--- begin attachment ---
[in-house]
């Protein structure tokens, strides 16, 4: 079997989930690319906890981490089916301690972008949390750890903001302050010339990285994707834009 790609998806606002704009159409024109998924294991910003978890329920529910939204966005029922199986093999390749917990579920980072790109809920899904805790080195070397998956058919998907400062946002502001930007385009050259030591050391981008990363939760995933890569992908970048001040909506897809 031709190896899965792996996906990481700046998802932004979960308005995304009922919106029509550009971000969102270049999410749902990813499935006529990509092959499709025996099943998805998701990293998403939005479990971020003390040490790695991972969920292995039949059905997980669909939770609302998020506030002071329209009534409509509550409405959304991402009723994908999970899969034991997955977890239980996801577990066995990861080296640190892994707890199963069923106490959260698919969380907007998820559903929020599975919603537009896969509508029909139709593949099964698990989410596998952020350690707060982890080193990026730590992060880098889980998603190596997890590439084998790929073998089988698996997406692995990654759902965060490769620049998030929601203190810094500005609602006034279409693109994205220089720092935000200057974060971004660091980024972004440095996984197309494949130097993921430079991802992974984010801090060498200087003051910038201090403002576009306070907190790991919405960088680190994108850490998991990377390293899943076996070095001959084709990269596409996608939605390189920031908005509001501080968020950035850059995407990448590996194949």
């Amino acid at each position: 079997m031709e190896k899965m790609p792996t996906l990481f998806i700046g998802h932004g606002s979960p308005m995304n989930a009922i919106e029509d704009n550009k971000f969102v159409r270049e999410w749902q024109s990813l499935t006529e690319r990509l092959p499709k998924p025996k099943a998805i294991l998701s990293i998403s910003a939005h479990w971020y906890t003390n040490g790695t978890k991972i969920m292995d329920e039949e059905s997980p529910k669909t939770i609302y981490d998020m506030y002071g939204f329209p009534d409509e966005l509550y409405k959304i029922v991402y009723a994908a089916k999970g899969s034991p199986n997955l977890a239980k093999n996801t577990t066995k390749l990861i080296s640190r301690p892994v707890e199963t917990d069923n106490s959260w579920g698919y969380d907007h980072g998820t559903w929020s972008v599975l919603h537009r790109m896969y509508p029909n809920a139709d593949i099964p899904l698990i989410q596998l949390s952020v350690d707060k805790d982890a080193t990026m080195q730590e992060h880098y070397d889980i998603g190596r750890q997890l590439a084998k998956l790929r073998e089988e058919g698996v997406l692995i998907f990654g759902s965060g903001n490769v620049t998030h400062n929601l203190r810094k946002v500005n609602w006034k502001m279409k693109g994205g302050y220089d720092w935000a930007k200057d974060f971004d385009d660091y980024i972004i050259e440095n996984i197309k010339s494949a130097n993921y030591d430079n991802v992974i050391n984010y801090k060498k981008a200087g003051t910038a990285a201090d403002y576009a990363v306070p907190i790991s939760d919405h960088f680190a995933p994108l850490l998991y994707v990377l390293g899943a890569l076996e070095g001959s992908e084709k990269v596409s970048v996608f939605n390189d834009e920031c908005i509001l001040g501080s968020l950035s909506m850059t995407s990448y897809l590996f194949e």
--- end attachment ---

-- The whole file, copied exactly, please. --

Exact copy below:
[in-house]
């Protein structure tokens, strides 16, 4: 079997989930690319906890981490089916301690972008949390750890903001302050010339990285994707834009 790609998806606002704009159409024109998924294991910003978890329920529910939204966005029922199986093999390749917990579920980072790109809920899904805790080195070397998956058919998907400062946002502001930007385009050259030591050391981008990363939760995933890569992908970048001040909506897809 031709190896899965792996996906990481700046998802932004979960308005995304009922919106029509550009971000969102270049999410749902990813499935006529990509092959499709025996099943998805998701990293998403939005479990971020003390040490790695991972969920292995039949059905997980669909939770609302998020506030002071329209009534409509509550409405959304991402009723994908999970899969034991997955977890239980996801577990066995990861080296640190892994707890199963069923106490959260698919969380907007998820559903929020599975919603537009896969509508029909139709593949099964698990989410596998952020350690707060982890080193990026730590992060880098889980998603190596997890590439084998790929073998089988698996997406692995990654759902965060490769620049998030929601203190810094500005609602006034279409693109994205220089720092935000200057974060971004660091980024972004440095996984197309494949130097993921430079991802992974984010801090060498200087003051910038201090403002576009306070907190790991919405960088680190994108850490998991990377390293899943076996070095001959084709990269596409996608939605390189920031908005509001501080968020950035850059995407990448590996194949």
């Amino acid at each position: 079997m031709e190896k899965m790609p792996t996906l990481f998806i700046g998802h932004g606002s979960p308005m995304n989930a009922i919106e029509d704009n550009k971000f969102v159409r270049e999410w749902q024109s990813l499935t006529e690319r990509l092959p499709k998924p025996k099943a998805i294991l998701s990293i998403s910003a939005h479990w971020y906890t003390n040490g790695t978890k991972i969920m292995d329920e039949e059905s997980p529910k669909t939770i609302y981490d998020m506030y002071g939204f329209p009534d409509e966005l509550y409405k959304i029922v991402y009723a994908a089916k999970g899969s034991p199986n997955l977890a239980k093999n996801t577990t066995k390749l990861i080296s640190r301690p892994v707890e199963t917990d069923n106490s959260w579920g698919y969380d907007h980072g998820t559903w929020s972008v599975l919603h537009r790109m896969y509508p029909n809920a139709d593949i099964p899904l698990i989410q596998l949390s952020v350690d707060k805790d982890a080193t990026m080195q730590e992060h880098y070397d889980i998603g190596r750890q997890l590439a084998k998956l790929r073998e089988e058919g698996v997406l692995i998907f990654g759902s965060g903001n490769v620049t998030h400062n929601l203190r810094k946002v500005n609602w006034k502001m279409k693109g994205g302050y220089d720092w935000a930007k200057d974060f971004d385009d660091y980024i972004i050259e440095n996984i197309k010339s494949a130097n993921y030591d430079n991802v992974i050391n984010y801090k060498k981008a200087g003051t910038a990285a201090d403002y576009a990363v306070p907190i790991s939760d919405h960088f680190a995933p994108l850490l998991y994707v990377l390293g899943a890569l076996e070095g001959s992908e084709k990269v596409s970048v996608f939605n390189d834009e920031c908005i509001l001040g501080s968020l950035s909506m850059t995407s990448y897809l590996f194949e």